Background: Previous investigations have shown that mice with a tendency toward a T(H)1 or T(H)2 lymphocyte response manifest different reactions to inoculation with the parasite Leishmania major. BALB/c mice (with a tendency for a T(H)2 response) showed evidence of systemic infection, whereas C57Bl/6 mice (with a tendency for a T(H)1 response) showed only a local reaction.
Objective: To investigate whether BALB/c and C57Bl/6 mice respond differently to acute bacterial infection of the sinuses.
Methods: We inoculated the nasal cavities of C57Bl/6 and BALB/c mice with Streptococcus pneumoniae (type ATCC59), or with broth as a control. The mice were humanely killed 2, 5, 10, and 14 days after inoculation. Their heads were fixed, decalcified, and embedded in paraffin blocks. Sections were stained with hematoxylin and eosin, and the degree of inflammation was quantified by the number of neutrophils per square millimeter of the sinus mucosa and the percentage of the sinus cavity occupied by neutrophil clusters.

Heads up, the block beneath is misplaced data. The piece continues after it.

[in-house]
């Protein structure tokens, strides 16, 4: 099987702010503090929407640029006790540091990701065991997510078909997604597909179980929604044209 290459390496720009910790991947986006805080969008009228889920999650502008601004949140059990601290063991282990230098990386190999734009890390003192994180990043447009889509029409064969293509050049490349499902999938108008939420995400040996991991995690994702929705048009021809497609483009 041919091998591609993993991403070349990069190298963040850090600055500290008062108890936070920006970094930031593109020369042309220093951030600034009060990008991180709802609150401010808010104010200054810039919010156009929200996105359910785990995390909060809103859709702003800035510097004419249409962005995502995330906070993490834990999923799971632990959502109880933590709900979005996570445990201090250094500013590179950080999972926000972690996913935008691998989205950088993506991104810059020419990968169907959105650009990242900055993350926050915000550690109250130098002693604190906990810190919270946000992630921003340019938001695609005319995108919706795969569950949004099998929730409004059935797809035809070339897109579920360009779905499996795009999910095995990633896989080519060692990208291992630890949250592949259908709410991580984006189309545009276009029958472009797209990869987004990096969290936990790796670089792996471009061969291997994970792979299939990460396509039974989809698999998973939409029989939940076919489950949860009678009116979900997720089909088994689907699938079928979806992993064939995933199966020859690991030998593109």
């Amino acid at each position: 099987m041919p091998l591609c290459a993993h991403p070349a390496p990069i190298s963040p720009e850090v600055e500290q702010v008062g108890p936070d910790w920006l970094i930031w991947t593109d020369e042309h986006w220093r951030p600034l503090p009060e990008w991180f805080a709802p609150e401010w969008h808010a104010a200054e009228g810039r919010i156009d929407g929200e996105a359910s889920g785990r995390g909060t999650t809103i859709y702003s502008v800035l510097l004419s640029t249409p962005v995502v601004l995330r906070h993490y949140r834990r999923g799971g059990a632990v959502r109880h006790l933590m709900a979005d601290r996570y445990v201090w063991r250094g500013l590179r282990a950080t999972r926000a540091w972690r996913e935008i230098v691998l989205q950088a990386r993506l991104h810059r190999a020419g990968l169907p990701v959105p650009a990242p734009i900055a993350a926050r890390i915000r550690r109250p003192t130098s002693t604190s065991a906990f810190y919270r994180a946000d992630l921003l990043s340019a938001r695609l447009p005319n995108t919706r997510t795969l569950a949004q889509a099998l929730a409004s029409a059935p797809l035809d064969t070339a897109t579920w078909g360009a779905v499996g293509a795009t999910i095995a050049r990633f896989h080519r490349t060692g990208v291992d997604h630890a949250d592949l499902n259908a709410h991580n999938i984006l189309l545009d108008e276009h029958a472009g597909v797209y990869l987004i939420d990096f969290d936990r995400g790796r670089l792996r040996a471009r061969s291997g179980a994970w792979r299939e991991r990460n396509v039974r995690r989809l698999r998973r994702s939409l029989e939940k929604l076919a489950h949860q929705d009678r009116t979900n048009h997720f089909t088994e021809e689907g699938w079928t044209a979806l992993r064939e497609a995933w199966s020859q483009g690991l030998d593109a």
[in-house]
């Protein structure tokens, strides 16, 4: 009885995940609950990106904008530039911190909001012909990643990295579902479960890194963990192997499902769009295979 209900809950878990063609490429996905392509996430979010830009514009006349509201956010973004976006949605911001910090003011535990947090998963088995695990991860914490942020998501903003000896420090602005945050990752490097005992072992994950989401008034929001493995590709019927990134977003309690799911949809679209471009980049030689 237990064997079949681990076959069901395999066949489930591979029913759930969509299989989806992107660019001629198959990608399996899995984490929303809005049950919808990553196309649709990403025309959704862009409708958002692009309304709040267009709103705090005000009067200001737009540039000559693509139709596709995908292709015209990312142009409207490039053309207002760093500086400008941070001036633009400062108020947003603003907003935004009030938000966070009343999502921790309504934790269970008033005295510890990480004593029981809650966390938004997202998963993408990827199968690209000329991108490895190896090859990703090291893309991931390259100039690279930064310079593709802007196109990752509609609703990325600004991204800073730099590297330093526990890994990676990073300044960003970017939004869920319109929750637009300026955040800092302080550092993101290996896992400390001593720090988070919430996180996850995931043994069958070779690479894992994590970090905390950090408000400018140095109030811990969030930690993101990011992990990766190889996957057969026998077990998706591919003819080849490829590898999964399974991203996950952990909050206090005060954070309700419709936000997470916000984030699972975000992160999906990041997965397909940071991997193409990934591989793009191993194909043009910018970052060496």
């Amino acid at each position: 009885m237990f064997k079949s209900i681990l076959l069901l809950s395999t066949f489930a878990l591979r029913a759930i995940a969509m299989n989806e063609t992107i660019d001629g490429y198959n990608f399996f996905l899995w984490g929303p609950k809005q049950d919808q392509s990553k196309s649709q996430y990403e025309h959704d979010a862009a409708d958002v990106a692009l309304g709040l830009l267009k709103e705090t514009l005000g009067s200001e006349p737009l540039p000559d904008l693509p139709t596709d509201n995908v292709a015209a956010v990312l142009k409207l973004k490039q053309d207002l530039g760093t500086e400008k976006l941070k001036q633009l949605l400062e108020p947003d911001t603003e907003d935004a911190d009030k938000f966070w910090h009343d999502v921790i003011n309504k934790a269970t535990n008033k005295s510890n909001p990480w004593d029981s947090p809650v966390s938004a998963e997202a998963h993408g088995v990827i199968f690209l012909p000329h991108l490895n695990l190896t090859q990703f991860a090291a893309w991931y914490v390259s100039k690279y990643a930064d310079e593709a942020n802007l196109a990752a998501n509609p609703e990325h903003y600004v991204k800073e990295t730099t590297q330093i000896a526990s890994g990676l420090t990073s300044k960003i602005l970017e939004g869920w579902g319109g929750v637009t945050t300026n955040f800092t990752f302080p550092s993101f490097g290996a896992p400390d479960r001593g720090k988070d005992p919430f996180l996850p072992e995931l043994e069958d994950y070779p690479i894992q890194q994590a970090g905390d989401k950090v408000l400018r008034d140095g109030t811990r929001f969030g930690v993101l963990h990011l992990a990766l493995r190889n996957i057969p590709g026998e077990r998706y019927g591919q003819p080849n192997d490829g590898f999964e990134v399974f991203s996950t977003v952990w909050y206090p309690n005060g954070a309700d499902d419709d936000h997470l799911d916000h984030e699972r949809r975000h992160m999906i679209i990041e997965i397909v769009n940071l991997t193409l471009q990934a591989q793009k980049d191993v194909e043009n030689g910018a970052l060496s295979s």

Results: Both groups of mice showed evidence of inflammation that was significantly greater than controls (P =.01), with no difference between groups. There was a correlation between the number of neutrophils per square millimeter in the sinus mucosa and the percentage of neutrophil clusters (C57Bl/6 mice, r = 0.37, P<.001; BALB/c mice, r = 0.20, P<.001). In the infected mice, the number of infiltrating neutrophils was significantly greater (P<.001) in anatomically lower (dependent) areas of the sinuses compared with the upper areas.
Conclusion: Unlike leishmaniasis, acute bacterial sinusitis is not affected by the tendency of the host to favor either a T(H)1 or T(H)2 response.